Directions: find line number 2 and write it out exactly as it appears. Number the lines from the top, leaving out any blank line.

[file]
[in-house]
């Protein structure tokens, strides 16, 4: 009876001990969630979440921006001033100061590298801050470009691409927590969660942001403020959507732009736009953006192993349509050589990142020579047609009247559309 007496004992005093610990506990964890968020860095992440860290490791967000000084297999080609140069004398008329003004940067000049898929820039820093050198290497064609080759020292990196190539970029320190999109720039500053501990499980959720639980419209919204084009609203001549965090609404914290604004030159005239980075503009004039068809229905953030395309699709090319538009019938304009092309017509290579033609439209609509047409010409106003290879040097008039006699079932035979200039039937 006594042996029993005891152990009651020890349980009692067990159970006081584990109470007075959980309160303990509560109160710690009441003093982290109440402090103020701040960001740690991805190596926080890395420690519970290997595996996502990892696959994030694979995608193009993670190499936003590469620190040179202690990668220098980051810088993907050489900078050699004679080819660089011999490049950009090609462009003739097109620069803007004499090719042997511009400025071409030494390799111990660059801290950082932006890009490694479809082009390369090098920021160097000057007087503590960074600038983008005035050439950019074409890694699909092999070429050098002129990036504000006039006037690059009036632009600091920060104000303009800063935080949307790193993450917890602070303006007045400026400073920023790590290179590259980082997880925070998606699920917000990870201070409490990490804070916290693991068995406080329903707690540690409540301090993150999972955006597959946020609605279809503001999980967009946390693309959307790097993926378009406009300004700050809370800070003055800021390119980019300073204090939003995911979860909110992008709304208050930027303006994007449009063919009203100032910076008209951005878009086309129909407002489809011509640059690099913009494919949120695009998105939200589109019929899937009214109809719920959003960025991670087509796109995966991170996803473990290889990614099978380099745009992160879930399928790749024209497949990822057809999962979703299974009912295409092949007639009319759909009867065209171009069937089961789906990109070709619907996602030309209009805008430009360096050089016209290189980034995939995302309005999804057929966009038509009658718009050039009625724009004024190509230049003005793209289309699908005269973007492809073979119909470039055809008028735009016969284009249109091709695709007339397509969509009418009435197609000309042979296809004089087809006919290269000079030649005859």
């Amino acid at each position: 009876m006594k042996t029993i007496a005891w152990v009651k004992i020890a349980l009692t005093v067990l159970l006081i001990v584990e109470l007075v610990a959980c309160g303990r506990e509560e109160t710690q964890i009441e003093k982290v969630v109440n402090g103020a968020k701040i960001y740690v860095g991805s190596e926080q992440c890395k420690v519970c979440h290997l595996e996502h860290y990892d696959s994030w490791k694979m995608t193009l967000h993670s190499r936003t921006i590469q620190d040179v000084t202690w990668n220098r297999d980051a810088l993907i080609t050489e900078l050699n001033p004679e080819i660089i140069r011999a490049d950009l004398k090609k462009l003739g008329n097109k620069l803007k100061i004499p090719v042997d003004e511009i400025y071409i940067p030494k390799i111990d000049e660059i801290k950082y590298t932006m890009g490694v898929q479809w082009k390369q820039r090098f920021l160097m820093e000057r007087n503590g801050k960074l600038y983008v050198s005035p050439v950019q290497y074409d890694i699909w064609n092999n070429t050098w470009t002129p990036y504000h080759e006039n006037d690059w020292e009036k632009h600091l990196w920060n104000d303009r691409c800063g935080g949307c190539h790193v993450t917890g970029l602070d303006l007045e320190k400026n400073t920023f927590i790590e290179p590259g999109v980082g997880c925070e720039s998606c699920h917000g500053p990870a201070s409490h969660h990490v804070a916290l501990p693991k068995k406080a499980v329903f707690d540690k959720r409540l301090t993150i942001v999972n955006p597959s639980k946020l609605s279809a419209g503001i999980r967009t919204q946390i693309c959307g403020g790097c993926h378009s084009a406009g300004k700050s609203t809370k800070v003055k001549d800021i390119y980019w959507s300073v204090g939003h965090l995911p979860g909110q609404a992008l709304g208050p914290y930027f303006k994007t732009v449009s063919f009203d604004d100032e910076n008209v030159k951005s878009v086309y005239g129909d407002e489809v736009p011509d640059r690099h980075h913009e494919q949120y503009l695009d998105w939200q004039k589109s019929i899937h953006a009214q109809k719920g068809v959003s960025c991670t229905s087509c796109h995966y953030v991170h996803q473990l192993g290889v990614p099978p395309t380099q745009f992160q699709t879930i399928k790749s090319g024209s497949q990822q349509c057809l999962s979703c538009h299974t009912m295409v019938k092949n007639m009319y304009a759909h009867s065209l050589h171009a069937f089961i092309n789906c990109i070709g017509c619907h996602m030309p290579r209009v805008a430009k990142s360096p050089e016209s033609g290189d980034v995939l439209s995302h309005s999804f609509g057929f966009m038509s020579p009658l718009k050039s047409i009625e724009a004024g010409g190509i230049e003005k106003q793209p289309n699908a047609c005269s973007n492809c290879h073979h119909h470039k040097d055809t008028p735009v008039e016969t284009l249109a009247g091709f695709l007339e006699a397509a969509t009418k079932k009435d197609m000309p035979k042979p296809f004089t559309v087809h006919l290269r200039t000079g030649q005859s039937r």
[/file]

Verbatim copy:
């Protein structure tokens, strides 16, 4: 009876001990969630979440921006001033100061590298801050470009691409927590969660942001403020959507732009736009953006192993349509050589990142020579047609009247559309 007496004992005093610990506990964890968020860095992440860290490791967000000084297999080609140069004398008329003004940067000049898929820039820093050198290497064609080759020292990196190539970029320190999109720039500053501990499980959720639980419209919204084009609203001549965090609404914290604004030159005239980075503009004039068809229905953030395309699709090319538009019938304009092309017509290579033609439209609509047409010409106003290879040097008039006699079932035979200039039937 006594042996029993005891152990009651020890349980009692067990159970006081584990109470007075959980309160303990509560109160710690009441003093982290109440402090103020701040960001740690991805190596926080890395420690519970290997595996996502990892696959994030694979995608193009993670190499936003590469620190040179202690990668220098980051810088993907050489900078050699004679080819660089011999490049950009090609462009003739097109620069803007004499090719042997511009400025071409030494390799111990660059801290950082932006890009490694479809082009390369090098920021160097000057007087503590960074600038983008005035050439950019074409890694699909092999070429050098002129990036504000006039006037690059009036632009600091920060104000303009800063935080949307790193993450917890602070303006007045400026400073920023790590290179590259980082997880925070998606699920917000990870201070409490990490804070916290693991068995406080329903707690540690409540301090993150999972955006597959946020609605279809503001999980967009946390693309959307790097993926378009406009300004700050809370800070003055800021390119980019300073204090939003995911979860909110992008709304208050930027303006994007449009063919009203100032910076008209951005878009086309129909407002489809011509640059690099913009494919949120695009998105939200589109019929899937009214109809719920959003960025991670087509796109995966991170996803473990290889990614099978380099745009992160879930399928790749024209497949990822057809999962979703299974009912295409092949007639009319759909009867065209171009069937089961789906990109070709619907996602030309209009805008430009360096050089016209290189980034995939995302309005999804057929966009038509009658718009050039009625724009004024190509230049003005793209289309699908005269973007492809073979119909470039055809008028735009016969284009249109091709695709007339397509969509009418009435197609000309042979296809004089087809006919290269000079030649005859």